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Astro Boy, Vol. 11 Paperback – February 18, 2003
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About the Author
Osamu Tezuka was a Japanese cartoonist, animator, film producer, and activist. Born in Osaka Prefecture, he is best known as the creator of the comics series Astro Boy, Kimba the White Lion, and Black Jack. His prolific output, pioneering techniques, and innovative redefinitions of genres earned him such titles as "the father of manga," "the god of manga," and "kamisama of manga." Additionally, he is often credited as the "godfather of anime" and is considered the Japanese equivalent to Walt Disney, who served as a major inspiration during Tezuka's formative years.
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This is one of the better Astro Boy stories. As the star slowly moves towards Earth the entire planet panics and begins to evacuate to other parts of the planet. Astro recognizes the futility of trying to escape something that will entirely obliterate the planet. The ending is predictable but still poignant.
Subterranean Tank [October to November 1959] Mustachio is flying on a passenger jet when it’s struck by a military jet, forcing to parachute out. Somehow he becomes separated from the rest of the passengers and wanders in the desert when the titular “Subterranean Tank” bursts from the ground and a fellow in a face obscuring mask named “Joe” whisks him inside just as jet from earlier passes overhead. The tank burrows back underground to escape the jet but not before the jet attaches an undetected bomb which explodes after they are deep underground. Joe tells Mustachio that he stole the tank from a ruthless general named Sabolski to relieve him of a terrible weapon but sadly Joe dies from wounds from the aforementioned explosion. When Mustachio removes the Joe’s mask he discovers he’s a black man.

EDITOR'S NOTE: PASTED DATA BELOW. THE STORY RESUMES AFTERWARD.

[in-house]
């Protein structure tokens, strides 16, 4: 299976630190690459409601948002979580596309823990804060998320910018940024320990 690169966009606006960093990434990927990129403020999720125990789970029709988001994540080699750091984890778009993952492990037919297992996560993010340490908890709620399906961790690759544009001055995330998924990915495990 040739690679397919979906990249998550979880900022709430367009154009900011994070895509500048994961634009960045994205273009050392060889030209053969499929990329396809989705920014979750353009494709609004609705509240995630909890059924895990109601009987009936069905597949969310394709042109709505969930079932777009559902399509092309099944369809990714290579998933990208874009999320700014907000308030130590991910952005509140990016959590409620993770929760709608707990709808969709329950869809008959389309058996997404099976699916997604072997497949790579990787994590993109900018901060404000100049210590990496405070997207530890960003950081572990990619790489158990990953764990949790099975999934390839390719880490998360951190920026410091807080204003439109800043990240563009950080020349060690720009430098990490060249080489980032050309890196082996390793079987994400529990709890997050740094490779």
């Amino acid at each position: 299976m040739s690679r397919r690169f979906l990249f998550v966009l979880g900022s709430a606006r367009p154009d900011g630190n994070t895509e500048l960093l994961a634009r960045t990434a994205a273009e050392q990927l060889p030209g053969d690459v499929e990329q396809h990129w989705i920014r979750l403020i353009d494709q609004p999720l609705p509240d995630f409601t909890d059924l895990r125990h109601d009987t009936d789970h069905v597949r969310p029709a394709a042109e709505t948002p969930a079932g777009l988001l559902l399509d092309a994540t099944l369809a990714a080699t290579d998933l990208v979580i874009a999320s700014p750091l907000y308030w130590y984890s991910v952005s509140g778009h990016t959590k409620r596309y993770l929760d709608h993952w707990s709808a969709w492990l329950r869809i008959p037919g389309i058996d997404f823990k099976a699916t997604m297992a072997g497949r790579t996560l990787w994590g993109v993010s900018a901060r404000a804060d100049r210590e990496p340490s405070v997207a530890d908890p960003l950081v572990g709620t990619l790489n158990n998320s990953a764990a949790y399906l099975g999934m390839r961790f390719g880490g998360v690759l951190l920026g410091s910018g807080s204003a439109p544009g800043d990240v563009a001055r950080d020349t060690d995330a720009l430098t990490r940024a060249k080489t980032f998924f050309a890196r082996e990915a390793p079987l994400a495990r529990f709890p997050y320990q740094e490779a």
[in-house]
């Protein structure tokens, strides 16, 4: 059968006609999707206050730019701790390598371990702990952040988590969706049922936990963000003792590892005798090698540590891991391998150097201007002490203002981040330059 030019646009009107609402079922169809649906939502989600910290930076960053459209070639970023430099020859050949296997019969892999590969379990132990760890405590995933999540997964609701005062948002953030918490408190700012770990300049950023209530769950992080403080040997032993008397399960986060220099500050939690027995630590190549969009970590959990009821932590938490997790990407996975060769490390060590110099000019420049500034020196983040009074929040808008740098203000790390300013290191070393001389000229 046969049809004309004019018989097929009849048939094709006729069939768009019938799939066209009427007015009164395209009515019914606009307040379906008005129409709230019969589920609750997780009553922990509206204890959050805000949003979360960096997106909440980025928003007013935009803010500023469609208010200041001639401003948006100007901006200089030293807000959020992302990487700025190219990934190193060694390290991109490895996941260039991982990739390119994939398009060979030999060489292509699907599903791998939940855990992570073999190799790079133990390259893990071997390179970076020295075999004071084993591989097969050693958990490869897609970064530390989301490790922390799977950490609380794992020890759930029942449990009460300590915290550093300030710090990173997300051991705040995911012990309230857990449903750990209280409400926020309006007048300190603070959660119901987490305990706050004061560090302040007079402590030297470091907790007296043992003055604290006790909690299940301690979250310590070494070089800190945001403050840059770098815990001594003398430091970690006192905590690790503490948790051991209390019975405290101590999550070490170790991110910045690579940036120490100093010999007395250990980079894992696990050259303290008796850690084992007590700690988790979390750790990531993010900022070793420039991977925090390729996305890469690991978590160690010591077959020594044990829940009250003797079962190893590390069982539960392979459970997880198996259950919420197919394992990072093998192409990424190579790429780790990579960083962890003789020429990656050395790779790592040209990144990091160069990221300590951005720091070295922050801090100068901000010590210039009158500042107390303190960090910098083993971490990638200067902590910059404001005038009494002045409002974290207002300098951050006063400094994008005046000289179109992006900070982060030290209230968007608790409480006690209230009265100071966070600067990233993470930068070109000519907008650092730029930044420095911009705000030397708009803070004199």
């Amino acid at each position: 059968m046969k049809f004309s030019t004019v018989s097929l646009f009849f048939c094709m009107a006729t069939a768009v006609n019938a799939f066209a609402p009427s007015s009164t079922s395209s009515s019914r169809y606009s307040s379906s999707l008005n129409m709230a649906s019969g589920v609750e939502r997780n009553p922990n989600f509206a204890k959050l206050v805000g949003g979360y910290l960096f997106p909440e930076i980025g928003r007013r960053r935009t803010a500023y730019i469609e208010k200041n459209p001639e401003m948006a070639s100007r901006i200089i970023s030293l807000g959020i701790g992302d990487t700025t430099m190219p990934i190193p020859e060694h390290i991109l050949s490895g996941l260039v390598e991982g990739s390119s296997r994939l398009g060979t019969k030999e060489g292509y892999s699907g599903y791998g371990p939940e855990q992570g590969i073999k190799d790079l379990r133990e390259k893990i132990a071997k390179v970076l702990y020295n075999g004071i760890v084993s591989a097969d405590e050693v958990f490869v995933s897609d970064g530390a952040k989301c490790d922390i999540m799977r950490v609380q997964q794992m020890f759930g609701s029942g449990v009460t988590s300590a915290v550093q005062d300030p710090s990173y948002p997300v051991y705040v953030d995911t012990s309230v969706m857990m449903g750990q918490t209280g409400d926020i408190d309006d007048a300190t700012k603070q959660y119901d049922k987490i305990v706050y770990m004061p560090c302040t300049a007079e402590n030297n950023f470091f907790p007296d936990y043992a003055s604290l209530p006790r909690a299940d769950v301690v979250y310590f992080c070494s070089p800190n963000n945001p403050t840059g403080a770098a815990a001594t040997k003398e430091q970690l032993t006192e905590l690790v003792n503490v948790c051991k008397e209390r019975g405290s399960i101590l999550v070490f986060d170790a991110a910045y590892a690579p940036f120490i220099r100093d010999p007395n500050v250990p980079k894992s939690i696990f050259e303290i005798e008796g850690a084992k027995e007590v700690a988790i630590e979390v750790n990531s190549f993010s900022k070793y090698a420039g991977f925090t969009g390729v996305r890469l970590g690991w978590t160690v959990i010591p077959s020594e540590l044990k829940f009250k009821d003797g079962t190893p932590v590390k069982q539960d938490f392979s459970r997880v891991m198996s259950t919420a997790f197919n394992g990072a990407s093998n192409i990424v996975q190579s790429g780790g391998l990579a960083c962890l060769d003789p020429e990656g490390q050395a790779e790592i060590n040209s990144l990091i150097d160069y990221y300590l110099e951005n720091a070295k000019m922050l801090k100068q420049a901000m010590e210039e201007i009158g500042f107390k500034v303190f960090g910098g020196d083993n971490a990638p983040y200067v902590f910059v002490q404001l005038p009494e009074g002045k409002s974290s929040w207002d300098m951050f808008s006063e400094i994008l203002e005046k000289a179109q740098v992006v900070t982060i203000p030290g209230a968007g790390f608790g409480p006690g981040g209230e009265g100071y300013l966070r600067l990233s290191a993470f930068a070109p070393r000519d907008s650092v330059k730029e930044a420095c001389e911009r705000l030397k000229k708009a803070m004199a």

From this point on the story gets very messy, which is often the case with Tezuka plots. Having Joe revealed as a black man seems pointless as it has no significance and the ending is completely forgettable which is a shame because there was real potential here.
The Blast Furnace Mystery [Summer 1961] Astro Boy claims to be able to tell if a person is good or evil just at a glance. A police inspector tells him that it’s a useless skill since evidence is necessary to convict someone. The young inspector heads home but discovers his own dad throwing two corpses into a blast furnace. Later, the inspector is put on a case to investigate the disappearance of young men and he turns to Astro Boy to find out if his father is evil.
It’s a very short but interesting and touches on Tezuka’s favorite these, the relationship between humans and robots and how they can occasionally bleed into one another. A solid ending for a solid book.
Stop here and buy the series. Don't ask why, or is it valuable, beneficial or even engage in the debate about the academic merits of comic books, or graphic novels. I could tell you it is a Japanese classic, on par with Superman, that it may be a collectors item in the future or it is an engaging series with complex subplots for this age group.
That doesn't matter.
You only need to know that if you buy it:
1. He is reading
2. He is reading
3. He is not playing a video game
4. He is reading
5. He is not arguing or fighting with a sibling
6. He is not watching TV like a mindless drone
7. He is reading
8. He will want to read other graphic novels.